Remember the ad campaigns for Miller Lite?
As many of you know the State Attorney’s Office has recently begun a drug diversion program through Advocate that some are referring to as “Drug Court Lite.” There has been some confusion as to how it is being implemented and who qualifies for it. In hopes of alleviating this confusion the members of the FACDL/SAO liaison committee asked to have the State Attorney clarify exactly how the program works. At our last meeting on June 4th Chief of Staff Esther Jacobo was kind enough to answer our questions and provide clarification as to the design of the program.
In summary, “Drug Court Lite” is not offered by the in court ASA- so don’t ask them. Rather, when a client is offered and accepts Drug Court as a diversionary plea they report to Drug Court as usual and are evaluated by the drug court program. If they are determined to be “low risk/low need” by the drug court evaluator they can then be placed in “Drug Court Lite.” “Drug Court Lite” is monitored by The Advocate Program not by the “Drug Court.” Your client will only be required to appear in court for the initial evaluation and then again to accept their nolle pros or other agreed upon resolution- hopefully. The program itself is geared specifically toward low need offenders and is not designed for people suffering from significant addiction issues. While the enrollees of “Drug Court Lite” are randomly screened for drug use the classes are more focused on how to make better life choices and not end up back in the criminal justice system as opposed to more classic drug treatment and assessment. The program is designed to run no less than 3 months; however, it is important that you do not give a finite timeline to your client as positive drug tests and failure to attend meetings can result in extended enrollment. If a client does test positive or violates they are then given the option of attending the full drug court program or returning to division.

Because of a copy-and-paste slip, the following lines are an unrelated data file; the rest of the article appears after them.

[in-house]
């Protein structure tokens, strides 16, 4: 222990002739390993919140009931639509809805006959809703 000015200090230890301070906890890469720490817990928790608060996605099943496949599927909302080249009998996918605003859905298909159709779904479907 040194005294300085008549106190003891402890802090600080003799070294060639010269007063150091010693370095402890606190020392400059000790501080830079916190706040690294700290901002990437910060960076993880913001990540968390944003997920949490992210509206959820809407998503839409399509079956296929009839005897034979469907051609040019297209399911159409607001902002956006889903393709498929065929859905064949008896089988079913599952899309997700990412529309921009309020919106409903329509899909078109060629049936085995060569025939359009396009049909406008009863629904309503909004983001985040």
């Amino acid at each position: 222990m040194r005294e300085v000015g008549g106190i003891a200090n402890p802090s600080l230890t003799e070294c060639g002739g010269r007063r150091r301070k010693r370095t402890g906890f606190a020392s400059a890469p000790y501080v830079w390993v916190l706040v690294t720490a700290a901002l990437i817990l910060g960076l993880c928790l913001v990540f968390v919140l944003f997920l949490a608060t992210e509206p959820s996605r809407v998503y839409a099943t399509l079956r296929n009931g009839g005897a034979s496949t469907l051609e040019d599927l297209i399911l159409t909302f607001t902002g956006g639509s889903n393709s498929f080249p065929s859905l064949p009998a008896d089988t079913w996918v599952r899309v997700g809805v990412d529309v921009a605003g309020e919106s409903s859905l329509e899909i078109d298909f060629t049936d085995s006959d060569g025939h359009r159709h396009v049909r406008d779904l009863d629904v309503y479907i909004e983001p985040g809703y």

Below please find the guidelines and procedures as set out by the State Attorney’s Office.
(Rumpole says…turn back now before it's too late!!)
· When defendant is (sort of a weird singular reference. Wouldn't it read better if it was "when defendants are..?) referred to drug court for screening there is no guarantee that he/she will be eligible to go into the Advocate program
· If they do qualify for the advocate program the following will be required.
o The time frame is no less than 3 months.
o Psycho –educational course (no more than 12 hours) For some defendants the course is available on line (A psycho educational course sounds only slightly less terrifying than a psycho-ex boyfriend or girlfriend)
o Remain arrest free (what's the opposite of arrest free? And by definition when arrested aren't you no longer free?)
o No drinking or drugs (Rumpole notes that people can only last a few days without consuming water, which they usually drink. This doesn't look good).
o Random drug testing (are they testing for random drugs or testing randomly? It's not clear. "hmmm…he's positive for insulin, coreg and xenacore- I'd say we have a diabetic, hypertensive person with high cholesterol on our hands.")
o All supervision will be done by Advocate and the defendant will not have to report to court until he successfully completes
· If the defendant is referred to advocate and violates any of the conditions he will be bounced out and may continue in full drug court or decide to go back to division.
· If upon screening the defendant is not eligible for advocate but is eligible for drug court he/she may choose to stay in drug court or go back to division
· There is NO PREP for the screening. We cannot give you the criteria that will make defendant eligible for the shorter program. The screening is done by trained professionals with an evidence based tool. (translated - "oh magic eight ball, which shall it be? drug court or drug court lite? ")
Thank you to Esther Jacobo and the Ms. Fernandez Rundle for the clarification. (And Rumpole's thoroughly unhelpful snide comments).
All the Best,